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I am trying to cleave the lead-halide perovskite in vacuum to study its intrinsic electronic properties using photoelectron spectroscopy, since it is difficult to remove surface adsorption without damaging perovskite with Argon sputtering.

Cutting the single crystal mechanically using a knife is tricky, especially for MAPbI3 single crystal because it breaks into pieces instead of breaking into a clean crystal plane.

Does anyone know some better techniques to cleave a single crystal in vacuum?

Thank you so much in advance!

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    $\begingroup$ Perhaps this article may suggest a solution: nature.com/articles/s41598-017-00799-0 $\endgroup$ – Peter Diehr Jul 4 '18 at 12:20
  • $\begingroup$ I don’t understand the second paragraph - the connection of cleaving and sputtering seems odd. But, there is a long history of in-situ cleaving in the literature over the last 40 years. Yes, your material is brittle, but so we’re many others. $\endgroup$ – Jon Custer Jul 4 '18 at 16:42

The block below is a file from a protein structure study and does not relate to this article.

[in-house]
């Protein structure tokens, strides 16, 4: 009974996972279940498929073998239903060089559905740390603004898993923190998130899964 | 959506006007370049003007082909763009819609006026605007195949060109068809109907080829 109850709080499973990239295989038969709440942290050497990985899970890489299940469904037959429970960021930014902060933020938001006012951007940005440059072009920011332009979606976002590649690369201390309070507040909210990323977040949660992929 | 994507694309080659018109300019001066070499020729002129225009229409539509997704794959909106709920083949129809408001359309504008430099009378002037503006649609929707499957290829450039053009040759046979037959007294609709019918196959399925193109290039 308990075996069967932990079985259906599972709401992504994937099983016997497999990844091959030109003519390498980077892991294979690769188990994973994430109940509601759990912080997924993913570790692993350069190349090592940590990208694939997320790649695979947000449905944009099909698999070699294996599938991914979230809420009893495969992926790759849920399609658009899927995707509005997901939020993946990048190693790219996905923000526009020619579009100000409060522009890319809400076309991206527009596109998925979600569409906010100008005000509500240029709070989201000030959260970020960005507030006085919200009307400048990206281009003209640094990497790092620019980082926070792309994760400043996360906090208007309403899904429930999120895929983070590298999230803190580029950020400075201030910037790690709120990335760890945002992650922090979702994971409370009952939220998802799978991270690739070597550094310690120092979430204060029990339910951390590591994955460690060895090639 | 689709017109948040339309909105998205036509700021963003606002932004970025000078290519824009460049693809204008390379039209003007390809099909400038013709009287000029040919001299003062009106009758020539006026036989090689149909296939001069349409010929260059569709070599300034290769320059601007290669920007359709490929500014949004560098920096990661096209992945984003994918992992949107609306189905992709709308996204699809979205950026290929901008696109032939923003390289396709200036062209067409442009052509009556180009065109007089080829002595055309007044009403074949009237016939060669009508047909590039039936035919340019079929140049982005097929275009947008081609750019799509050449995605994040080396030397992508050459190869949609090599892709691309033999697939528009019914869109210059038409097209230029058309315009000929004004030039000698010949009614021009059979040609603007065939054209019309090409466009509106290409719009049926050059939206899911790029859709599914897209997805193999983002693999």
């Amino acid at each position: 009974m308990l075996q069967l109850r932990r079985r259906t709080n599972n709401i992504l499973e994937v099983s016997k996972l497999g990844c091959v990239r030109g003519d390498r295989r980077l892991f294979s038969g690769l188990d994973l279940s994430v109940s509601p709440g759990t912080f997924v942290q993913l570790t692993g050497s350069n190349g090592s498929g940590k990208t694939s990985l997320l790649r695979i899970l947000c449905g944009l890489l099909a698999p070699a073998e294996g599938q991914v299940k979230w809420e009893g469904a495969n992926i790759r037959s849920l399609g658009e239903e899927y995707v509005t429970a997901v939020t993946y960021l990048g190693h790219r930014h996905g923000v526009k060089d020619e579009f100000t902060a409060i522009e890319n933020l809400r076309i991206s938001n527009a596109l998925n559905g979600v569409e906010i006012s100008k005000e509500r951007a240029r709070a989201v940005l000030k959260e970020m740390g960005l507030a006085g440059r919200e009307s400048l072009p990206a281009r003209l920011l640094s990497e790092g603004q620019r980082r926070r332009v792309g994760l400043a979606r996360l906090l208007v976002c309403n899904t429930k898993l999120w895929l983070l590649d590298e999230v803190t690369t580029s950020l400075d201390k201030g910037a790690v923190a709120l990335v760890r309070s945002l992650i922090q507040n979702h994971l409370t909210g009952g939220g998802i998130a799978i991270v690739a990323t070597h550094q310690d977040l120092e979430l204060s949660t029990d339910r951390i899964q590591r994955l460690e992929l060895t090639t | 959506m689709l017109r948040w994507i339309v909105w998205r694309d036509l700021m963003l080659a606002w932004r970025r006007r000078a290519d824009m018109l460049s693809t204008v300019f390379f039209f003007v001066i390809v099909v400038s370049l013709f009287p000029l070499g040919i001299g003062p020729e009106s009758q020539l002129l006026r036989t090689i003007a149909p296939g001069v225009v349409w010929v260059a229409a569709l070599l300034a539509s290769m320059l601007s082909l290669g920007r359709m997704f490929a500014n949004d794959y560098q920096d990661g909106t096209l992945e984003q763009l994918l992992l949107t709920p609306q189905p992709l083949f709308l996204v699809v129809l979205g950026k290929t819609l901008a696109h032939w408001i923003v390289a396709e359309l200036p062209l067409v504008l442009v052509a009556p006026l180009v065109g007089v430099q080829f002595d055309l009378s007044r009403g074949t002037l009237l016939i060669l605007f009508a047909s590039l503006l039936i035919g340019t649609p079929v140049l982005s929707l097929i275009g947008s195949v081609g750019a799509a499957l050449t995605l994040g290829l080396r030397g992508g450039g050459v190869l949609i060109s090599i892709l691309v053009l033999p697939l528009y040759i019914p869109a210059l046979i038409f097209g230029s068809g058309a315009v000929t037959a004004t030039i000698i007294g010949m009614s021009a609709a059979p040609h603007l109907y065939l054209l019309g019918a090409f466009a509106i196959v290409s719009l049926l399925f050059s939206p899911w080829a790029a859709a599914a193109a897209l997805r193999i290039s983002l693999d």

• $\begingroup$ I am interested to hear what direction your research is in. Are you only characterising the pure crystal? What methods will you use to do that? Super interesting area, set to have a big impact. $\endgroup$ – CriglCragl Jul 6 '18 at 16:54
  • $\begingroup$ @PeterDiehr Thank you for the reference. I want to know the energy level information of pure MAPbI3. But as what the reference paper also mentioned, it is much harder to cut MAPbI3 than MAPbBr3. So I am wondering if there are other techniques other than knife cutting to break the cystal. $\endgroup$ – Zhanhao Hu Jul 9 '18 at 3:17
  • $\begingroup$ What about the standard technique of gluing a pin to the surface of the crystal and knocking it off in vacuum? $\endgroup$ – KF Gauss Jul 9 '18 at 4:01

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